The red supergiant Betelgeuse, a colossal star in the constellation Orion, experienced a massive stellar outburst – unlike anything astronomers have seen before.
Betelgeuse first attracted attention in late 2019 when the star, which sparkles like a red gem in Orion’s upper right shoulder, darkened unexpectedly. The supergiant continued to dim in 2020.
Some scientists speculated that the star would explode as a supernova, and they’ve been trying to figure out what happened to it ever since.
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Now, astronomers have analyzed data from the Hubble Space Telescope and other observatories, and they believe the star may have undergone a massive surface-mass ejection, losing a significant portion of its visible surface.
“We’ve never seen a massive mass ejection from the surface of a star. There’s something going on that we don’t fully understand,” Andrea Dupree, an astrophysicist at the Harvard & Smithsonian Center for Astrophysics in Cambridge, Massachusetts, said in a statement.
“It’s a totally new phenomenon that we can observe directly with Hubble and resolve surface details. We follow the evolution of stars in real time.”
Our sun regularly experiences coronal mass ejections in which the star releases parts of its outer atmosphere, known as the corona. If this space weather hits Earth, it could impact satellite communications and power grids.
But the surface mass ejection that Betelgeuse experienced released more than 400 billion times as much mass as a typical coronal mass ejection from the sun.
The lifespan of a star
By observing Betelgeuse and its unusual behavior, astronomers have been able to see what happens late in a star’s life.
As Betelgeuse burns the fuel at its core, it has swollen to massive proportions and has become a red supergiant. The massive star is 1 billion miles (1.6 billion kilometers) in diameter.
Eventually, the star will explode in a supernova, an event that can be briefly visible on Earth during the day. Meanwhile, the star experiences some fiery tantrums.
The amount of mass that stars lose late in life when they burn through nuclear fusion can affect their survival, but even losing a significant amount of surface mass is not a sign that Betelgeuse is ready to explode, according to astronomers.
Astronomers like Dupree have studied how the star behaved before, during and after the eruption in an effort to understand what happened.
Scientists believe that a convective plume, which is more than 1 million miles (1.6 million kilometers) wide, originated from within the star.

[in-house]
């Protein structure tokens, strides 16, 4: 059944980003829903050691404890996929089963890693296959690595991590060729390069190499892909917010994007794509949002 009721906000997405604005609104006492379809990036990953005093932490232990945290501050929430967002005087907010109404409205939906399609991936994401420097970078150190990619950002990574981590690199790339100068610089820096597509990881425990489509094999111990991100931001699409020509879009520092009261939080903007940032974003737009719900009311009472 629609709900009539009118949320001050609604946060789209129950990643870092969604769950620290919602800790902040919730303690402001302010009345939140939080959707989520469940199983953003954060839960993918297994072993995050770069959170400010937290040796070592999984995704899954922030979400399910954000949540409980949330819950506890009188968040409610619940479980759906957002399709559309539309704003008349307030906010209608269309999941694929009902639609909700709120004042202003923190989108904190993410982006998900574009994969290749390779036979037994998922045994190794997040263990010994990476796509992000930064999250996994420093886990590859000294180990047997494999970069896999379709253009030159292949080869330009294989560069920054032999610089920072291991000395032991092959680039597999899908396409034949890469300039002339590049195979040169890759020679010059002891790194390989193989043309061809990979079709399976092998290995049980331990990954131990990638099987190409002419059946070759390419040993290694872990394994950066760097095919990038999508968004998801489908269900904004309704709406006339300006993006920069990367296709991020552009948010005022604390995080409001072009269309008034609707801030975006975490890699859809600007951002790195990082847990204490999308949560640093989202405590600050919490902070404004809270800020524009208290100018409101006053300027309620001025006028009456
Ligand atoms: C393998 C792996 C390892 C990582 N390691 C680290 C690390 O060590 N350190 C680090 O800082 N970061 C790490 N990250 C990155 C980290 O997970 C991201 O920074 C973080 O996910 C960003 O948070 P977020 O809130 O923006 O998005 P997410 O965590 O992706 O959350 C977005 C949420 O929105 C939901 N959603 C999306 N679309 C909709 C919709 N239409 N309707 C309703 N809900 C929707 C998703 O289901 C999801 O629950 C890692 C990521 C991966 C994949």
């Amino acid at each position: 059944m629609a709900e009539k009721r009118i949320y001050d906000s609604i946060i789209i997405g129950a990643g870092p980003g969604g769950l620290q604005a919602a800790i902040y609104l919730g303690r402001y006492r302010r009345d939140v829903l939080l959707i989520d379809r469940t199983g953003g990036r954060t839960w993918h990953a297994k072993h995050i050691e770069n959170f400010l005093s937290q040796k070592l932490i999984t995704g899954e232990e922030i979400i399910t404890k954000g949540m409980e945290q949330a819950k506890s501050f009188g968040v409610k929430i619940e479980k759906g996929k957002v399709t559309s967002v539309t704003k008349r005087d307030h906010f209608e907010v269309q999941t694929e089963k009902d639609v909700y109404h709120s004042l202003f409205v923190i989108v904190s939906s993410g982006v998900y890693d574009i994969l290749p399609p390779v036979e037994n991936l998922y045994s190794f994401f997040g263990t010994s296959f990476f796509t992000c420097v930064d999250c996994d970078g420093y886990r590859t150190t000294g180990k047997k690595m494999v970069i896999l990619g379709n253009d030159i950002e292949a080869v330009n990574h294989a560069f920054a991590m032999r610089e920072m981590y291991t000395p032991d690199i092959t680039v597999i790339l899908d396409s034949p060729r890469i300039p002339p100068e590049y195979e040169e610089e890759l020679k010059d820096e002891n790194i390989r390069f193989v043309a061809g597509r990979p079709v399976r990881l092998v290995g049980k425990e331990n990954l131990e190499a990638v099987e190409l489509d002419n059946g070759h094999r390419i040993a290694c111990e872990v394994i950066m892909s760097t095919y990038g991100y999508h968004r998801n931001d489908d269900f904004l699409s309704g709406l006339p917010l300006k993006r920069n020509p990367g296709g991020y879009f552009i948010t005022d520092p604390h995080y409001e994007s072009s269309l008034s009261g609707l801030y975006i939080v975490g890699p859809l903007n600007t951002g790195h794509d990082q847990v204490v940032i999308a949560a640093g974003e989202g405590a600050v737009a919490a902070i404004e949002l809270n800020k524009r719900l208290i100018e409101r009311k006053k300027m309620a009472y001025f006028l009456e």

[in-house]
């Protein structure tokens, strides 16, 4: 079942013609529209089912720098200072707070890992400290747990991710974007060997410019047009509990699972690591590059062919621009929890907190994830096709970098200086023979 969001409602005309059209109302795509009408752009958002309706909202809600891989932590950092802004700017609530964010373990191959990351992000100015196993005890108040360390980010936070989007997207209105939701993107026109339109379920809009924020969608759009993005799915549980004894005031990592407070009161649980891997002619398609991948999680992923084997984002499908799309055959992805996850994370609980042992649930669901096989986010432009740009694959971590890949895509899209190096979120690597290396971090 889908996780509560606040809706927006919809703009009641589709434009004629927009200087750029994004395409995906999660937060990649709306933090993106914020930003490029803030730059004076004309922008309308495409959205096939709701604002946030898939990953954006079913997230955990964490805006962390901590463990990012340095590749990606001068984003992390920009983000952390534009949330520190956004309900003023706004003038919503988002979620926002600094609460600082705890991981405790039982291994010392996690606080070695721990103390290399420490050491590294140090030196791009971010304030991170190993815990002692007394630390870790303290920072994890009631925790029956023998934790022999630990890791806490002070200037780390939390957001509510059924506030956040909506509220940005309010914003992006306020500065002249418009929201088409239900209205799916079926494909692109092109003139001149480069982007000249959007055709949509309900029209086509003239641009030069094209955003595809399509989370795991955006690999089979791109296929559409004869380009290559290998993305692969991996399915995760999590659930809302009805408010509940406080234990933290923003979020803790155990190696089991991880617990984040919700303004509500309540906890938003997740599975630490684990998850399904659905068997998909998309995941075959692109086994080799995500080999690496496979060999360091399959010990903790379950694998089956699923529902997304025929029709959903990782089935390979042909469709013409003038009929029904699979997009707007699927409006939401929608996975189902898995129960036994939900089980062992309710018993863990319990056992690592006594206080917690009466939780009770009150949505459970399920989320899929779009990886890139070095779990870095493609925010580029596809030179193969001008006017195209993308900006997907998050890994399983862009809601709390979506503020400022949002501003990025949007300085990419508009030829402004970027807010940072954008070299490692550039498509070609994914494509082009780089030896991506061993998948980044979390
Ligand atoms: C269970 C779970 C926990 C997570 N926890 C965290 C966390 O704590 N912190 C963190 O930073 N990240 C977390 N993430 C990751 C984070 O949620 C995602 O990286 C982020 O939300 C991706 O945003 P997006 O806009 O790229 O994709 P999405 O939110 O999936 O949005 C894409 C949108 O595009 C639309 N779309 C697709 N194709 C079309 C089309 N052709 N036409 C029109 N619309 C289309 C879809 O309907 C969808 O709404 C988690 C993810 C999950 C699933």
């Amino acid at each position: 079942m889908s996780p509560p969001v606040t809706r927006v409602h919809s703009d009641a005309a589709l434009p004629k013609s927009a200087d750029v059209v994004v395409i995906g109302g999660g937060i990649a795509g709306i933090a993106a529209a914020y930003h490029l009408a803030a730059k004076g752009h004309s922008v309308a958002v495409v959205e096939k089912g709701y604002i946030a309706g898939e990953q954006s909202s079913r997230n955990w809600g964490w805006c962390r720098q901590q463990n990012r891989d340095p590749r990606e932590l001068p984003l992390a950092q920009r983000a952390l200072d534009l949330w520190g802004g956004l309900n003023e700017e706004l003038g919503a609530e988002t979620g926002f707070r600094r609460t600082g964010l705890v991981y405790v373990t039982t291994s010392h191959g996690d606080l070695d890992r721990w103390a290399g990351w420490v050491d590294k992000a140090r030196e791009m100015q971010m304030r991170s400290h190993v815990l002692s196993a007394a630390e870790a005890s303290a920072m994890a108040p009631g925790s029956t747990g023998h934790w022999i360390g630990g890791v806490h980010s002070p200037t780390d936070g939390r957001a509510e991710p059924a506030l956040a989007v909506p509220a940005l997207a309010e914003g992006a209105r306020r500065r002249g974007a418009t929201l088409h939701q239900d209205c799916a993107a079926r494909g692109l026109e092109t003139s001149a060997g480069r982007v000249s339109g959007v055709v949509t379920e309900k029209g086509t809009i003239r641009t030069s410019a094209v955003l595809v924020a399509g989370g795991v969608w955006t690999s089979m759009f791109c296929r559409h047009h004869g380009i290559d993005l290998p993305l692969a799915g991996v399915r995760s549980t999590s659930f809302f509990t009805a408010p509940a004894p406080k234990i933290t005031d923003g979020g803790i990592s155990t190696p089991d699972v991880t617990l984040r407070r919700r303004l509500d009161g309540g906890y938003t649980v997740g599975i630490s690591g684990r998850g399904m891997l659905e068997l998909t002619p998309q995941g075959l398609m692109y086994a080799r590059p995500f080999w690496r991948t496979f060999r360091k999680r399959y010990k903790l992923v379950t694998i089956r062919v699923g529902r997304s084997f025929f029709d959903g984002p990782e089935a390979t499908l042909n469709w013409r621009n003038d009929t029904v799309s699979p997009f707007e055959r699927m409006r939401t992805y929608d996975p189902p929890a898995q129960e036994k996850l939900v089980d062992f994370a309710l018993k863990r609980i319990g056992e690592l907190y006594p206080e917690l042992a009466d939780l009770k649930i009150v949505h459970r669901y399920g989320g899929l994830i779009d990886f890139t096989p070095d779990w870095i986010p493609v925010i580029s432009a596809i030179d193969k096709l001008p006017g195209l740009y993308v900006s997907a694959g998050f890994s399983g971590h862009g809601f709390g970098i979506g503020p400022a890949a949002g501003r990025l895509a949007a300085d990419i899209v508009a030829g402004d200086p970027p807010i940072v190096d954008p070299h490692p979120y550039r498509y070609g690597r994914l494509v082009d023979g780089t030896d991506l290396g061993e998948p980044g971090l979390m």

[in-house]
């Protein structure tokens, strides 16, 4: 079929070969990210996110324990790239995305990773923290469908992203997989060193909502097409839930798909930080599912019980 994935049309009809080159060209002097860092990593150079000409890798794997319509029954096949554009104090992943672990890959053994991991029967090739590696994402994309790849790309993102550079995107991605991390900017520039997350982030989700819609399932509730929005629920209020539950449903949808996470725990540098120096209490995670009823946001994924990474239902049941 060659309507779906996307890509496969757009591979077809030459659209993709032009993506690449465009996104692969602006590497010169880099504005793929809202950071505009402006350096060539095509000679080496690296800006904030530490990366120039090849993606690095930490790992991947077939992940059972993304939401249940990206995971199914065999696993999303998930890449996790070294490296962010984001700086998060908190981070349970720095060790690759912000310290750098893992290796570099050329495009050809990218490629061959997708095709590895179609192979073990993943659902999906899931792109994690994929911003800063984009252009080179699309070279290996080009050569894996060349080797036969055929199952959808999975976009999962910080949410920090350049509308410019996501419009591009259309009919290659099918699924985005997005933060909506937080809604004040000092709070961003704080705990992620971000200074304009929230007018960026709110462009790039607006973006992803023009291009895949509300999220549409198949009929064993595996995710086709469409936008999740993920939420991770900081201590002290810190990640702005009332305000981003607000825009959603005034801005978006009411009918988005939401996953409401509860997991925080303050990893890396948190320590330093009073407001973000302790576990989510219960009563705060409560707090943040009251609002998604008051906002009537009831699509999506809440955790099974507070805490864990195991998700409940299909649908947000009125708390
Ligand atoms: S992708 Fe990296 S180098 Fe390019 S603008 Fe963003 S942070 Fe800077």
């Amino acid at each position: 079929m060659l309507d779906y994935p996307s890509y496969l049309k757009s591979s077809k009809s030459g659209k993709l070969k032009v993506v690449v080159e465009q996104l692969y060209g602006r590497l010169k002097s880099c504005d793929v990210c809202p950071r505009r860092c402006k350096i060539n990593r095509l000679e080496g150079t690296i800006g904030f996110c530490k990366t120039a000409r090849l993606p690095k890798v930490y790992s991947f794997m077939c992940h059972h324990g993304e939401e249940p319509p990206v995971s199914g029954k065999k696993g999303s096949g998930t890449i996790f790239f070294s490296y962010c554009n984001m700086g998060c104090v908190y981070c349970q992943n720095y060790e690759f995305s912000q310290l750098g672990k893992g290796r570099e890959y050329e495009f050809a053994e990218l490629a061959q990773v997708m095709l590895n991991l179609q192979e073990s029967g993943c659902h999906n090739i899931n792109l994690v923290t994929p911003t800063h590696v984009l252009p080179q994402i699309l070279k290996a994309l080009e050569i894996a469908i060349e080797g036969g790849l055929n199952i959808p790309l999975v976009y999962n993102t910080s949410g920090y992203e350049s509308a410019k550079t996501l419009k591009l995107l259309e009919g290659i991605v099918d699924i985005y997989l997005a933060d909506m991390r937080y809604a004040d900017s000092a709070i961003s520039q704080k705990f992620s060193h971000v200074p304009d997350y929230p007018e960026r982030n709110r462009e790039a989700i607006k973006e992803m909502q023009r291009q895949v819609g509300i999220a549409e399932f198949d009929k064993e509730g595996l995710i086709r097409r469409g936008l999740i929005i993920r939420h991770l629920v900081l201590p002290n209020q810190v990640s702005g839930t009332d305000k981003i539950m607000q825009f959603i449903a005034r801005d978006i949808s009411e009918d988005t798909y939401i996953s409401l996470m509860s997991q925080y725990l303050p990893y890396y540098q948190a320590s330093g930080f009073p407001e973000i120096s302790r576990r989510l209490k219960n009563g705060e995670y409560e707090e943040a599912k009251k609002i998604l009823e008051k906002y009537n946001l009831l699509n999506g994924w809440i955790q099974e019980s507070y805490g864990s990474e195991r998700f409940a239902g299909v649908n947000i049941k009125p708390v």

The plume produced shocks and pulsations that caused an eruption, peeling off a piece of the star’s outer shell, called the photosphere.
The piece of Betelgeuse’s photosphere, which weighed several times as much as the moon, was released into space. As the mass cooled, it formed a large cloud of dust that blocked the star’s light when viewed through telescopes on Earth.
Betelgeuse is one of the brightest stars in Earth’s night sky, so its dimming — which lasted a few months — was visible through observatories as well as backyard telescopes.
Recovering from the blast
Astronomers have measured the rhythm of Betelgeuse for 200 years. This star’s pulse is essentially a cycle of dimming and brightening that restarts every 400 days. That pulse has stopped for now — a testament to how consistent the eruption was.
Dupree believes the star’s internal convection cells that drive the pulsation still reverberate from the blast and likened it to the sloshing of an unbalanced washing machine tub.
Telescope data has shown that the star’s outer layer has returned to normal as Betelgeuse slowly recovers, but its surface remains resilient as the photosphere rebuilds.
“Betelgeuse continues to do some very unusual things at the moment,” Dupree said. “The interior is kind of bouncing.”
Astronomers have never seen a star lose so much of its visible surface, suggesting that surface mass ejections and coronal mass ejections could be two very different things.
Researchers will have more follow-up opportunities to observe the mass ejected from the star using the James Webb Space Telescope, which could reveal additional clues from otherwise invisible infrared light.